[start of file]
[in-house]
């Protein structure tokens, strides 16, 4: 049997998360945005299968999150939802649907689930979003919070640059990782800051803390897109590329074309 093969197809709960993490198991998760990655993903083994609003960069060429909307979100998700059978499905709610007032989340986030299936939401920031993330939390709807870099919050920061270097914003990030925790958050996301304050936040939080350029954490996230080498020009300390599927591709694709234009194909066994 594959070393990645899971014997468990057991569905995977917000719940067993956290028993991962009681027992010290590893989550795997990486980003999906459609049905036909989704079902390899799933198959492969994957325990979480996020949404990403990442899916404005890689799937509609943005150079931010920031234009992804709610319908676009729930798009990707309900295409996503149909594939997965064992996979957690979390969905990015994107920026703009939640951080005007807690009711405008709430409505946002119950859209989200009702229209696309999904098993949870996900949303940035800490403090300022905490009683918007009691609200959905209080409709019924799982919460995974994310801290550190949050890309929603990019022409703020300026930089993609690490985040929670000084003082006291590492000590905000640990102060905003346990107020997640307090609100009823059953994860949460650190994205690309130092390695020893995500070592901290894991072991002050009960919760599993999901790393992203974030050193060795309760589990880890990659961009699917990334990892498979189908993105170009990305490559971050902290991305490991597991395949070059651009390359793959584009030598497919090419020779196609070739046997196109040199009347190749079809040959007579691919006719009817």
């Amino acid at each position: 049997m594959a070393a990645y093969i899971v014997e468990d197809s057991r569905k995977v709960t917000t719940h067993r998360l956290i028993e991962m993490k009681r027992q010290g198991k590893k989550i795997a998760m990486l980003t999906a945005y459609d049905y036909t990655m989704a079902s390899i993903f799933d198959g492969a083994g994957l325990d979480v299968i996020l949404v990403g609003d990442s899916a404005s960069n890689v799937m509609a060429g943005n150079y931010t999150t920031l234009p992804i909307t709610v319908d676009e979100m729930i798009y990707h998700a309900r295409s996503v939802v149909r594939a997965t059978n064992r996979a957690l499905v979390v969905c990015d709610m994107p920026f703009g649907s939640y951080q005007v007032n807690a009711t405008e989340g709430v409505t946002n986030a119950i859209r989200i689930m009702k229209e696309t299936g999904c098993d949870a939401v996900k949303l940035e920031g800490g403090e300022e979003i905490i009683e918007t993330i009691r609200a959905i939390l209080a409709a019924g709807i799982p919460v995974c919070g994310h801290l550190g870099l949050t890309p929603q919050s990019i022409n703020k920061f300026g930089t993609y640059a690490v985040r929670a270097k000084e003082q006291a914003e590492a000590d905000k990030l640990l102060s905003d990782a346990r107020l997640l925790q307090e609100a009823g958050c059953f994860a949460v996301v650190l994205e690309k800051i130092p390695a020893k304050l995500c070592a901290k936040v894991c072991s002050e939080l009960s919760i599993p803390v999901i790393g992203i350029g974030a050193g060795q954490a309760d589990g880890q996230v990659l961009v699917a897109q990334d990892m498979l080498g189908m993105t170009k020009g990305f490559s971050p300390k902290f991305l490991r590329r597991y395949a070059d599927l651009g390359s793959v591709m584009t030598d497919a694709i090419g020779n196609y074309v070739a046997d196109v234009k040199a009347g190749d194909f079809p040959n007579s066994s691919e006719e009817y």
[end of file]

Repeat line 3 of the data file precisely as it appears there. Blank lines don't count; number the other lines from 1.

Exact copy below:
């Amino acid at each position: 049997m594959a070393a990645y093969i899971v014997e468990d197809s057991r569905k995977v709960t917000t719940h067993r998360l956290i028993e991962m993490k009681r027992q010290g198991k590893k989550i795997a998760m990486l980003t999906a945005y459609d049905y036909t990655m989704a079902s390899i993903f799933d198959g492969a083994g994957l325990d979480v299968i996020l949404v990403g609003d990442s899916a404005s960069n890689v799937m509609a060429g943005n150079y931010t999150t920031l234009p992804i909307t709610v319908d676009e979100m729930i798009y990707h998700a309900r295409s996503v939802v149909r594939a997965t059978n064992r996979a957690l499905v979390v969905c990015d709610m994107p920026f703009g649907s939640y951080q005007v007032n807690a009711t405008e989340g709430v409505t946002n986030a119950i859209r989200i689930m009702k229209e696309t299936g999904c098993d949870a939401v996900k949303l940035e920031g800490g403090e300022e979003i905490i009683e918007t993330i009691r609200a959905i939390l209080a409709a019924g709807i799982p919460v995974c919070g994310h801290l550190g870099l949050t890309p929603q919050s990019i022409n703020k920061f300026g930089t993609y640059a690490v985040r929670a270097k000084e003082q006291a914003e590492a000590d905000k990030l640990l102060s905003d990782a346990r107020l997640l925790q307090e609100a009823g958050c059953f994860a949460v996301v650190l994205e690309k800051i130092p390695a020893k304050l995500c070592a901290k936040v894991c072991s002050e939080l009960s919760i599993p803390v999901i790393g992203i350029g974030a050193g060795q954490a309760d589990g880890q996230v990659l961009v699917a897109q990334d990892m498979l080498g189908m993105t170009k020009g990305f490559s971050p300390k902290f991305l490991r590329r597991y395949a070059d599927l651009g390359s793959v591709m584009t030598d497919a694709i090419g020779n196609y074309v070739a046997d196109v234009k040199a009347g190749d194909f079809p040959n007579s066994s691919e006719e009817y």